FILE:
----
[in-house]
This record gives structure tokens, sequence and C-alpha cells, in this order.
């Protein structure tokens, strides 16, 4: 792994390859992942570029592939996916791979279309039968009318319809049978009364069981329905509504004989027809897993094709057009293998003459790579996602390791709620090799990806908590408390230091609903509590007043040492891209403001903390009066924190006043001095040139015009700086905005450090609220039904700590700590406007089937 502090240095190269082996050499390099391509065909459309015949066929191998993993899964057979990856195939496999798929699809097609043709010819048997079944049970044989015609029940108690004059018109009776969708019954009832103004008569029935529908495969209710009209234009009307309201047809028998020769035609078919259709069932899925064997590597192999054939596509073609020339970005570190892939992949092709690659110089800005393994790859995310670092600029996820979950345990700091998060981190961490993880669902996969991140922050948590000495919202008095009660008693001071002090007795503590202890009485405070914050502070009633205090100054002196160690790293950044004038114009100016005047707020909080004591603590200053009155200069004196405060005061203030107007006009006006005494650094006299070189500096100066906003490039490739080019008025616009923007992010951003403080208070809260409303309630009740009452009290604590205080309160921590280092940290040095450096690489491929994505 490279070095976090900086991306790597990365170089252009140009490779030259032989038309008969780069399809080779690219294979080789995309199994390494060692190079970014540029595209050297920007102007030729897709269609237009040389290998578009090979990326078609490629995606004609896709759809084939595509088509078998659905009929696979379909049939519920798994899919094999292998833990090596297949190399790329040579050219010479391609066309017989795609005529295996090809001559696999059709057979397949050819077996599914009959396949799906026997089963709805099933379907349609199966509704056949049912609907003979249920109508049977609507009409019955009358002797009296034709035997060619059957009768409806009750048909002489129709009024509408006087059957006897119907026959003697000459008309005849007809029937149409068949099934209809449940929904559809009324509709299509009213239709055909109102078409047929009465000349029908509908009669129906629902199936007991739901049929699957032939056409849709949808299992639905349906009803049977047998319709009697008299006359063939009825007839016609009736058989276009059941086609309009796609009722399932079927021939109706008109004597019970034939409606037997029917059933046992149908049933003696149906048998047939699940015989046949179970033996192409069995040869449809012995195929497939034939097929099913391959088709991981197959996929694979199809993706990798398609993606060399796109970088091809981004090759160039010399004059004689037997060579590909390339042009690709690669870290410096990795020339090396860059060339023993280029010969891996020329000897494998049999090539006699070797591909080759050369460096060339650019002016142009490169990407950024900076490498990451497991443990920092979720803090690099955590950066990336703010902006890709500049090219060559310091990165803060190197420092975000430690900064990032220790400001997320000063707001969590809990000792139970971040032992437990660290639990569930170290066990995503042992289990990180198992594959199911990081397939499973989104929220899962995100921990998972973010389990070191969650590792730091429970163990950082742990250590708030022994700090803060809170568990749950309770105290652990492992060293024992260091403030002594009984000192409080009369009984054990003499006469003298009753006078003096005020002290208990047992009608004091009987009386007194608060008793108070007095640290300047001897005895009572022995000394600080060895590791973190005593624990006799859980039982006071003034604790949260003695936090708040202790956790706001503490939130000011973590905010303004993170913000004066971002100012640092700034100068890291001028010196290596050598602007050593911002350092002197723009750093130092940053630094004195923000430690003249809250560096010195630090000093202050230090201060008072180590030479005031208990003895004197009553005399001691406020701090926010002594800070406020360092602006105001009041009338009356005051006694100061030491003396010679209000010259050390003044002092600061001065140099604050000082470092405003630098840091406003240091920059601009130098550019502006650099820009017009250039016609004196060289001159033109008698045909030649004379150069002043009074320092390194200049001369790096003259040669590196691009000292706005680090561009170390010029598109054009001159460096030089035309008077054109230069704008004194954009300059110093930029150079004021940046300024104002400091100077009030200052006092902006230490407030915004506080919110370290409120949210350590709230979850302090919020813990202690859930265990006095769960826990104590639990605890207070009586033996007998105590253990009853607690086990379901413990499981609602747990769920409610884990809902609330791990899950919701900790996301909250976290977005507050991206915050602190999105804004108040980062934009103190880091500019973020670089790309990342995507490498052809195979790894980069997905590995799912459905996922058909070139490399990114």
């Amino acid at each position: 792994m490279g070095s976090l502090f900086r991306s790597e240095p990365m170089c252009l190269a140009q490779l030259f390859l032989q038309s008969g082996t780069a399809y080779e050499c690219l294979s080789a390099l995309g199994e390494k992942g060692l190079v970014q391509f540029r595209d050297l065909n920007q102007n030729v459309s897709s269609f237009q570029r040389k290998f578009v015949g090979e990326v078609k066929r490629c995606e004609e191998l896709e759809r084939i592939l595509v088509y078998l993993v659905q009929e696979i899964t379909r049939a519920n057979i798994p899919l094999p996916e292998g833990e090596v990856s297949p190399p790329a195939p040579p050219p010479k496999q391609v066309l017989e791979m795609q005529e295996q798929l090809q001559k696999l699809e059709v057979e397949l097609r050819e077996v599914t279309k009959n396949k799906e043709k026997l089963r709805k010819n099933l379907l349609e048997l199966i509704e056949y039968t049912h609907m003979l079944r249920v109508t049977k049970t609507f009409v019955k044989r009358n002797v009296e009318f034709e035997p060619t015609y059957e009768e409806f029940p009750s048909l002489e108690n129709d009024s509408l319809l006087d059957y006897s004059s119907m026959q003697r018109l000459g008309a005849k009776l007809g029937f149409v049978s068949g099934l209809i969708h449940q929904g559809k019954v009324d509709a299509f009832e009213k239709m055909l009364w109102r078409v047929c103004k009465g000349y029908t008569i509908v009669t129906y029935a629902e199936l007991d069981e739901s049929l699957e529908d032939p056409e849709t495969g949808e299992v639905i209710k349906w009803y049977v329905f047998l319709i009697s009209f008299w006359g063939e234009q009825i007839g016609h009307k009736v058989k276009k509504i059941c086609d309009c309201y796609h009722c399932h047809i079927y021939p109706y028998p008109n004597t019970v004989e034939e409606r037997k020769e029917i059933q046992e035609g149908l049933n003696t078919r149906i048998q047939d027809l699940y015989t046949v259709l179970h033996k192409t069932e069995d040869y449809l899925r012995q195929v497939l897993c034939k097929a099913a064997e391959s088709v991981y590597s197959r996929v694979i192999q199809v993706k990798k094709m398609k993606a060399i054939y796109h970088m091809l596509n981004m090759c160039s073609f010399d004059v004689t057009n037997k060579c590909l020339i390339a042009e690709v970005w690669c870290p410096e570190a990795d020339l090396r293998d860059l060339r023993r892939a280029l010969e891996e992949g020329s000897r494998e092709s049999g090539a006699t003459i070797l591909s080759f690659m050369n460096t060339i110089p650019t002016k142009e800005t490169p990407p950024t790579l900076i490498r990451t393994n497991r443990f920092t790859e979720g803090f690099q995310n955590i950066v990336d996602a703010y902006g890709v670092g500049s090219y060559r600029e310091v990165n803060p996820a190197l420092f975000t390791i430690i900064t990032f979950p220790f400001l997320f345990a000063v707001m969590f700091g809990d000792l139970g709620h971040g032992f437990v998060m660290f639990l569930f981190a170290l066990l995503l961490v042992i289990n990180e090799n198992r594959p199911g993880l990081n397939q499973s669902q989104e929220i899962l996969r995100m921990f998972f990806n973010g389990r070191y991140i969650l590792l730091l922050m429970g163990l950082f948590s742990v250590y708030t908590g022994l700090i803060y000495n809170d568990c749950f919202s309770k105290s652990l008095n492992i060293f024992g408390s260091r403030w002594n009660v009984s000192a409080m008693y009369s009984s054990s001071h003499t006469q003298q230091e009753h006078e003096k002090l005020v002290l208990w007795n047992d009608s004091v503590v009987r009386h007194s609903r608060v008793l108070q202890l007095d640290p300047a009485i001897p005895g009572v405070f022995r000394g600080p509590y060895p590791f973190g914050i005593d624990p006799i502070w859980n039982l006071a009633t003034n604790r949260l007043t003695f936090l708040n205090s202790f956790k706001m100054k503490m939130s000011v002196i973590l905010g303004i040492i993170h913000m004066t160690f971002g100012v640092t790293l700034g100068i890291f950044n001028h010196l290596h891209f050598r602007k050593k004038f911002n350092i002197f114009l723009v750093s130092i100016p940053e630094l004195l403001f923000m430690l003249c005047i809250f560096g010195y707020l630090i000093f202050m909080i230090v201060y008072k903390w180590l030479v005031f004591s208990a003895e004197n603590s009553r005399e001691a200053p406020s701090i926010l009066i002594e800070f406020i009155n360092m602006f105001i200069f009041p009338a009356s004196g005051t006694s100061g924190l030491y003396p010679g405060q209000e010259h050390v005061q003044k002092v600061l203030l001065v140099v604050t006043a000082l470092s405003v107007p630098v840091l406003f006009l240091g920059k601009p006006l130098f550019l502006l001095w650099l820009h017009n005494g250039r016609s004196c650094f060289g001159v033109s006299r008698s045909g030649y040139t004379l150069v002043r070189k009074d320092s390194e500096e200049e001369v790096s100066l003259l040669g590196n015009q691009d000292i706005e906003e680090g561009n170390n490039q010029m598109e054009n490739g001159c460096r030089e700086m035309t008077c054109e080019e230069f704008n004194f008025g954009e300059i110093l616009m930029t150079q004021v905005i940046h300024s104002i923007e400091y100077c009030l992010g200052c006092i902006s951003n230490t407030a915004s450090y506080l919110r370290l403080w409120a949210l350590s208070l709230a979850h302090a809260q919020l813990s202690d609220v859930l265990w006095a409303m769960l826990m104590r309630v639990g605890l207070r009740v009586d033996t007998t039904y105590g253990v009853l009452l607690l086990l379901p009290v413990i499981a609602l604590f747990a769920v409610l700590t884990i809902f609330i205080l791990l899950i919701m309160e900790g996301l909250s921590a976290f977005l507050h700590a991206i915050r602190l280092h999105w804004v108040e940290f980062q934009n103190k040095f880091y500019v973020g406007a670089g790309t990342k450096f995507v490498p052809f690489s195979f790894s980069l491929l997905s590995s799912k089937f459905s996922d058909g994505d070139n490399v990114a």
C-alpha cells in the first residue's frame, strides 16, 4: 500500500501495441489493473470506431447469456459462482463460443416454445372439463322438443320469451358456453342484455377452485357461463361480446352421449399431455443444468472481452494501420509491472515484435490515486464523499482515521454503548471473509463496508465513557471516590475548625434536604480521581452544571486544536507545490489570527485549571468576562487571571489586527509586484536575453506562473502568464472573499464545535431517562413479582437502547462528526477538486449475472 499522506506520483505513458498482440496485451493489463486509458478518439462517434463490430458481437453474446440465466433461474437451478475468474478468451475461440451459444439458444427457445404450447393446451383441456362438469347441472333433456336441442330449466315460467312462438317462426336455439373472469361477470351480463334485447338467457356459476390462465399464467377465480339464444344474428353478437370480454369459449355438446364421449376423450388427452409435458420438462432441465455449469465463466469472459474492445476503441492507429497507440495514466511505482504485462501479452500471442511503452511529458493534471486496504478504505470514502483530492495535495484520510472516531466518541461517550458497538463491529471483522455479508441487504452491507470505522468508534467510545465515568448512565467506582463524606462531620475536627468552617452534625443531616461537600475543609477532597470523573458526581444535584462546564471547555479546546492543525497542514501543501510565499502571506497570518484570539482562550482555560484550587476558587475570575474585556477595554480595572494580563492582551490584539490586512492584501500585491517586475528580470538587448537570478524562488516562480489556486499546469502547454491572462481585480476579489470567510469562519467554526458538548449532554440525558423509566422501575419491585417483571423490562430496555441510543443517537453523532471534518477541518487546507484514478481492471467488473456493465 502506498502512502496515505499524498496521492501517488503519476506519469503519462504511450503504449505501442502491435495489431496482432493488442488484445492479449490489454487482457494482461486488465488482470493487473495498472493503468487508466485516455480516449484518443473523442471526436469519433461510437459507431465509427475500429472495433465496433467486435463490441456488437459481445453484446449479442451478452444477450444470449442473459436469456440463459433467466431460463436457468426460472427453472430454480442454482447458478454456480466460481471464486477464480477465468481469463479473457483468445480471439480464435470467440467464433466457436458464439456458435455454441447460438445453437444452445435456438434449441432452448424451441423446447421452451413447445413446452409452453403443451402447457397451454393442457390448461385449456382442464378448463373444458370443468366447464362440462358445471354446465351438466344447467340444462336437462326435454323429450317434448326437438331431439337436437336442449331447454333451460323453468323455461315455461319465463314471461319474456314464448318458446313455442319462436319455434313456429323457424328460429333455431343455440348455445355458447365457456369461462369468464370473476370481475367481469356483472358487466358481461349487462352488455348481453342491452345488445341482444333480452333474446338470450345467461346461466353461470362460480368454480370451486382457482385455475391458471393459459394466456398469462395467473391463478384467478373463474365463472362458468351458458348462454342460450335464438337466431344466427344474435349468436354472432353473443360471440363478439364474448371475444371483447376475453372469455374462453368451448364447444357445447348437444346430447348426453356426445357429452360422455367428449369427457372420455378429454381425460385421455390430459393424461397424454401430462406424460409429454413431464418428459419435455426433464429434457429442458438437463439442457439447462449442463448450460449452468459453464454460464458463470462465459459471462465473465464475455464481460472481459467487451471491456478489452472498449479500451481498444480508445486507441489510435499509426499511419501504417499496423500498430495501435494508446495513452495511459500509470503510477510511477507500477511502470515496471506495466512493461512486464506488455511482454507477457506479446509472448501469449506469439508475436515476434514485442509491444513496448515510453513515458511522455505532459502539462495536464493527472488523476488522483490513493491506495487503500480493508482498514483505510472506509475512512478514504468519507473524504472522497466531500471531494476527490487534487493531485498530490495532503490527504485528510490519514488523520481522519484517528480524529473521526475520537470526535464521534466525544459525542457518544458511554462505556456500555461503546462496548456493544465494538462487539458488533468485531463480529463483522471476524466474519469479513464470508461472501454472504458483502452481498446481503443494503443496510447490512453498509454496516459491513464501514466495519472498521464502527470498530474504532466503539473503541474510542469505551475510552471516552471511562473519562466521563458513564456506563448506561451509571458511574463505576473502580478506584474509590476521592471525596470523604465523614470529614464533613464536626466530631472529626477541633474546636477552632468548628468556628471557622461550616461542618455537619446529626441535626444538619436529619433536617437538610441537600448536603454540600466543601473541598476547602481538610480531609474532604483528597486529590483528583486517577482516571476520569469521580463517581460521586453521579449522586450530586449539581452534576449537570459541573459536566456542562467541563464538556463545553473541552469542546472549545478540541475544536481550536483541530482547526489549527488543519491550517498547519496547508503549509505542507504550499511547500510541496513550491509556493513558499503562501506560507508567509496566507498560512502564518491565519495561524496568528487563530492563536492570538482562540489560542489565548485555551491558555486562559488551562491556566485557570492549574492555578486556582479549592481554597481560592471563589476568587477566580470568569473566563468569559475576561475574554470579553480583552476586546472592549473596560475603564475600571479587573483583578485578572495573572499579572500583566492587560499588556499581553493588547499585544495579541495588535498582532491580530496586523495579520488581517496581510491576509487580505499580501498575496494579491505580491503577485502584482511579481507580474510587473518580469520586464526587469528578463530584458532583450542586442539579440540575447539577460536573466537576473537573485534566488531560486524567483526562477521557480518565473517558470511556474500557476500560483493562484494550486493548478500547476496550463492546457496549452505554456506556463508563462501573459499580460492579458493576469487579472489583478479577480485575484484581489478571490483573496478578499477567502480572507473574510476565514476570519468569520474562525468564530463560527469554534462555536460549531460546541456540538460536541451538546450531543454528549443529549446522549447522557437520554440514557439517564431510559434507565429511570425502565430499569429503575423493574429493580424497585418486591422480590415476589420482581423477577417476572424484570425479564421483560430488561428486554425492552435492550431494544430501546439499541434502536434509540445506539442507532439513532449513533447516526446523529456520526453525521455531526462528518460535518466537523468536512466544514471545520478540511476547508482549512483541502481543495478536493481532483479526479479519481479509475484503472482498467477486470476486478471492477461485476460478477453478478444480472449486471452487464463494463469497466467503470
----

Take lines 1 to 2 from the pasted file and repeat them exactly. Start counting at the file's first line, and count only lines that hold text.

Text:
[in-house]
This record gives structure tokens, sequence and C-alpha cells, in this order.